In Mabuse’s own words– “Expressionism is a game. Everything to day is mere passtime!” Lang was one of the first and best ones to articulate this kind of message, and from his example countless storytellers have used games and game-like narratives to hammer home their messages. From George Lucas and the holographic chess-board (“Let the wookie win”) to the creators of Lost and backgammon (“Two sides– one light, the other dark”), games are instrumental to storytelling as plot-devices, structures and metaphors. Of all the storytellers who’ve used games in their works, however, I don’t believe I can think of any who did so as deeply as Patrick McGoohan, because he did something relatively rare– he didn’t just stage his drama as a game, or present games within his drama. He also introduced new rules to old games, or new games entirely. Within The Prisoner, he participated in game design itself.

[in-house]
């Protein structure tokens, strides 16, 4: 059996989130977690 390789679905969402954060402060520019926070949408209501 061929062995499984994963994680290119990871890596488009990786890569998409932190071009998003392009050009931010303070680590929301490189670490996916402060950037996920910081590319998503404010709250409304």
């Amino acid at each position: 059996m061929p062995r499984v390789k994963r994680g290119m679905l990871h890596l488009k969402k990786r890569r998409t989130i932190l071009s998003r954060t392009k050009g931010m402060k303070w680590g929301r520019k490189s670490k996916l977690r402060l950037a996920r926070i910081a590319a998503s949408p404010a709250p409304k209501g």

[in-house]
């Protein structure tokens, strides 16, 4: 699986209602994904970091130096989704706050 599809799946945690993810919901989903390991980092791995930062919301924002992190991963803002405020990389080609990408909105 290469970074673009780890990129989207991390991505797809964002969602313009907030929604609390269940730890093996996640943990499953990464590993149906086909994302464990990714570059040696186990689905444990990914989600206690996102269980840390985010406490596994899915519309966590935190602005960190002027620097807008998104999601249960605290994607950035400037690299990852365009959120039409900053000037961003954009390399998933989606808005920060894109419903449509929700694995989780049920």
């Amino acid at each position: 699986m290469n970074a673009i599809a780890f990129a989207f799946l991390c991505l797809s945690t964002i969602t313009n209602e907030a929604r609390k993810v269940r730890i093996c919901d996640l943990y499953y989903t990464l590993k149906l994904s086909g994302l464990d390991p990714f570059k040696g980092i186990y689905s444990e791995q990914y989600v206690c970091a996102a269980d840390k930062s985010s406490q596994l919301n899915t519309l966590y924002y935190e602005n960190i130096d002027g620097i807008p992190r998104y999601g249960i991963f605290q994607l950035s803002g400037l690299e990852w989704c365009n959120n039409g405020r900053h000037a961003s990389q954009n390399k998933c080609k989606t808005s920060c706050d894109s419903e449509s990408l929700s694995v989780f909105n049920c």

Two episodes stand out to me, in particular– “Checkmate”, in which McGoohan’s Number-6 stages one of his many abortive escape attempts with help from an aged chess-master, and “It’s Your Funeral”, one of several games in which Number-6 plays an elaborate game involving boxing gloves, trampolines and a pool which McGoohan himself devised called Kosho. There are many other instances in which Number-6 and other characters may play games, or compare the existential nature of a captive spy’s life in the Village as a game, but these two instances stand out, because are inherently original game-moments– where McGoohan either presents an entirely new game (Kosho) or provides a subtle alteration to a pre-existing game (Chess) to prove a point in the course of the story.